State Proposition 21 – Expands local governments’ authority to enact rent control. YES!!!
State Proposition 22 – Exempts app-based companies from providing employee benefits. NO!!!!
State Proposition 23 – Establishes state requirements for kidney dialysis clinics. no.
State Proposition 24 – Amends consumer privacy laws. No!
State Proposition 25 – Referendum on law that replaced money bail. NO.
City and County Proposition A – Health and Homelessness, Parks, and Streets Bond. Yes.
City and County Proposition B – Department of Sanitation and Streets, Sanitation and Streets Commission, and Public Works Commission. yes
City and County Proposition C – Removing Citizenship Requirements for Members of City Bodies. Yes!
City and County Proposition D – Sheriff Oversight. no.
City and County Proposition E – Police Staffing. YES!!!
City and County Proposition F – Business Tax Overhaul. yes.
City and County Proposition G – Youth Voting in Local Elections. YES!
City and County Proposition H – Neighborhood Commercial Districts and City Permitting. No.
City and County Proposition I – Real Estate Transfer Tax. YES!
City and County Proposition J – Parcel Tax for San Francisco Unified School District. Yes.
City and County Proposition K – Affordable Housing Authorization. YES!!!!!
City and County Proposition L – Business Tax Based on Comparison of Top Executive’s Pay to Employees’ Pay. yes.
District Proposition RR – Caltrain Sales Tax. YES!!!!

Now for the long form version of the Kate Slate:

President and Vice President – Joe Biden and Kamala Harris

In 2016 I wrote, “I am not even sure this requires explanation. There isn’t a realistic alternative in this election since there is only one viable candidate who is fit for the position.” It is now even more dire after a white supremacist leveraged by a corrupt party has exploited the presidency and our country for the past four years. If you are eligible to vote, please vote. Your rights, your life, depend on it. May apathy not be the path by which this corrupt administration destroys this country.

United States Representative
Note: San Francisco voters are either in Congressional District 12 or 14

United States Representative, District 12 – abstain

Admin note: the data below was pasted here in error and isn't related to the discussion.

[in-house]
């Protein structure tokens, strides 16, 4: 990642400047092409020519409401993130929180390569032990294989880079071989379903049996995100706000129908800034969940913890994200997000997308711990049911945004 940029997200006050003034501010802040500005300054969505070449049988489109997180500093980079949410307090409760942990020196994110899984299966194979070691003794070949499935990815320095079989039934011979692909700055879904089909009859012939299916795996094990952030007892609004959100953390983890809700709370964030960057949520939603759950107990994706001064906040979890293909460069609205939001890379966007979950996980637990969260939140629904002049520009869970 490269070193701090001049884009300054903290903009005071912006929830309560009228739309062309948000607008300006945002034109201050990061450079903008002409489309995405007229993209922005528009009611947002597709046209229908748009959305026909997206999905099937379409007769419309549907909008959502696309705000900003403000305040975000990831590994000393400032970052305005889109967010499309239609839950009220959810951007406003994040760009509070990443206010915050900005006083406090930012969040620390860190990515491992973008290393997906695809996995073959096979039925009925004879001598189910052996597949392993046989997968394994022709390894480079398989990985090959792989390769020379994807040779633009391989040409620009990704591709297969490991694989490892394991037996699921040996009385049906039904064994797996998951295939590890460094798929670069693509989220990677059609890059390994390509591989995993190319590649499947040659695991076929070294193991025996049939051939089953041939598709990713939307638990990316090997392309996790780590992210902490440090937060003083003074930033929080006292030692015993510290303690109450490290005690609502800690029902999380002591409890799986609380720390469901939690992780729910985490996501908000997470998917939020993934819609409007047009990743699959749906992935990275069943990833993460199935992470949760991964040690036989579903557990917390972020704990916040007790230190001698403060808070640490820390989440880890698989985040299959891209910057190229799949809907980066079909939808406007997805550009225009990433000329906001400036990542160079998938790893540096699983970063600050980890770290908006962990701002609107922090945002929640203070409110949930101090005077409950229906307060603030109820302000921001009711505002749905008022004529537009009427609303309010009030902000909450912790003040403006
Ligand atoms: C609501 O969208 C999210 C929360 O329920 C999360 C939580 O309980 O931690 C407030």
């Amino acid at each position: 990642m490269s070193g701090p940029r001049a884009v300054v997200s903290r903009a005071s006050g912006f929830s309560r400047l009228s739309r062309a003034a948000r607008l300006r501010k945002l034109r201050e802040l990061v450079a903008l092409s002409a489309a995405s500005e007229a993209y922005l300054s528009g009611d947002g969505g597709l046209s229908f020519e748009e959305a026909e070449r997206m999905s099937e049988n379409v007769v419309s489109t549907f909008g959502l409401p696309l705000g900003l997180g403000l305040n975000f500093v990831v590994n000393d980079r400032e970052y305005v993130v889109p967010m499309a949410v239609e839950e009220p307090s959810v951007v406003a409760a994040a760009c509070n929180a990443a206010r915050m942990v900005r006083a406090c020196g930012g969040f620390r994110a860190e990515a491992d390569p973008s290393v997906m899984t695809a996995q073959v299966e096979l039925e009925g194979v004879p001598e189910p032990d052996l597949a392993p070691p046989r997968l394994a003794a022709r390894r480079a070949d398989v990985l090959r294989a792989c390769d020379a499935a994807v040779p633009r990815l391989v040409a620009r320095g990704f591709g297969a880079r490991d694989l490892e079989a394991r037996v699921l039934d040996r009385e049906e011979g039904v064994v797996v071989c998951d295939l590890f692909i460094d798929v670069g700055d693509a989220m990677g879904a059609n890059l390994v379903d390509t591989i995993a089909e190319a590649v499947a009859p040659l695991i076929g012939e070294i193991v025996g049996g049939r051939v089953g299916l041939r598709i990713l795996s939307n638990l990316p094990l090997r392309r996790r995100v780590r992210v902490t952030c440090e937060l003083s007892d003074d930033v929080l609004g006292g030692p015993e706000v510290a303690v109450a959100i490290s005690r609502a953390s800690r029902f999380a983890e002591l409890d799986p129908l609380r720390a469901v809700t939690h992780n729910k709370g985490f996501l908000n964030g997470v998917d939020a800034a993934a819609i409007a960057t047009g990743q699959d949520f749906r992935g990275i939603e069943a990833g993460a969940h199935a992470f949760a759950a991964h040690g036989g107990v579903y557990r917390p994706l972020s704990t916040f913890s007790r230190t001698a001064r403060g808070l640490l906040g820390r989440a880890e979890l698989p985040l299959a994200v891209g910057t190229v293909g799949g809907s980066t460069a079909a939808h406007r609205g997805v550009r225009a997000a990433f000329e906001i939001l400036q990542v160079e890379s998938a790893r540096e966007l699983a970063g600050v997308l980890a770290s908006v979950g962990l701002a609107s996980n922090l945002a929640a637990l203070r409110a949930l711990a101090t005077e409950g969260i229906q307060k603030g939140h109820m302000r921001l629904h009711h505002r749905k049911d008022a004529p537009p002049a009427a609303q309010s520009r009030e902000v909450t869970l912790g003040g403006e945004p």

Before the March primary I was “encouraged by the momentum for us to challenge perhaps the most powerful woman in the world with a candidate who better reflects our district’s values,” so I endorsed Shahid Buttar against Nancy Pelosi. But, since he has run an apparently toxic campaign that caused numerous campaign staffers to flee and several endorsements to be revoked, including now mine. Though I stand by what I said in March about this race: I want to challenge Pelosi to better serve her constituents in a way that better reflects our district’s values.

United States Representative, District 14 – Jackie Speier

Here’s my usual spiel about Jackie Speier: Jackie Speier is a badass representative. Unlike our District 12 Representative, Ms. Speier does a great job representing her constituents. She is a staunch defender of immigrant rights, standing up to the federal government’s illegal tactics. She authored legislation to force lawmakers accused of sexual misconduct to pay settlements themselves instead of using public funds. And, she introduced legislation that, if approved by the senate, would remove the deadline for ratification of the Equal Rights Amendment so that it may finally pass after pushing it for nearly 40 years. She also introduced legislation a couple weeks ago that would make sexual harassment a crime in military code. (Isn’t it nuts that it isn’t already?) Jackie Speier supports the New Green Deal. She is awesome! Vote Jackie Speier.

State Senator, District 11 – Jackie Fielder

Here is a rerun of my endorsement from the March primary: Jackie Fielder cares about renters and affordable housing at the local level. I do like that Scott Wiener supports transit with legislation that fund improvements, and I do agree that that state has to lead with housing policy for cities to be forced to do what is right, but I think Wiener’s tactics leave a lot to be desired in achieving a housing policy that works for cities and renters. I am excited about Fielder’s New Green Deal for California and she brings a unique and needed perspective to the state senate as a formerly unhoused person. Go Jackie!

Member, State Assembly
Note: San Francisco voters are either in State Assembly District 17 or 19.

Member, State Assembly, District 17 – abstain

I stopped voting for Chiu in 2018. There are just so many city issues being tangled by state policy, from the housing crisis to innovative street design, and we need strong leaders representing San Francisco to adequately address them. David Chiu is unfortunately running unopposed so there is no need for me to vote for him for another term.

Member, State Assembly, District 19 – abstain

I am similarly unmoved by Phil Ting. We need a representative that is going to bring badly-needed state legislation to help San Francisco address some of its boldest challenges. His opponent in this race is unlikely to win.

Member, Board of Education (up to 4) – Mark Sanchez, Alida Fisher, Matt Alexander, Kevine Boggess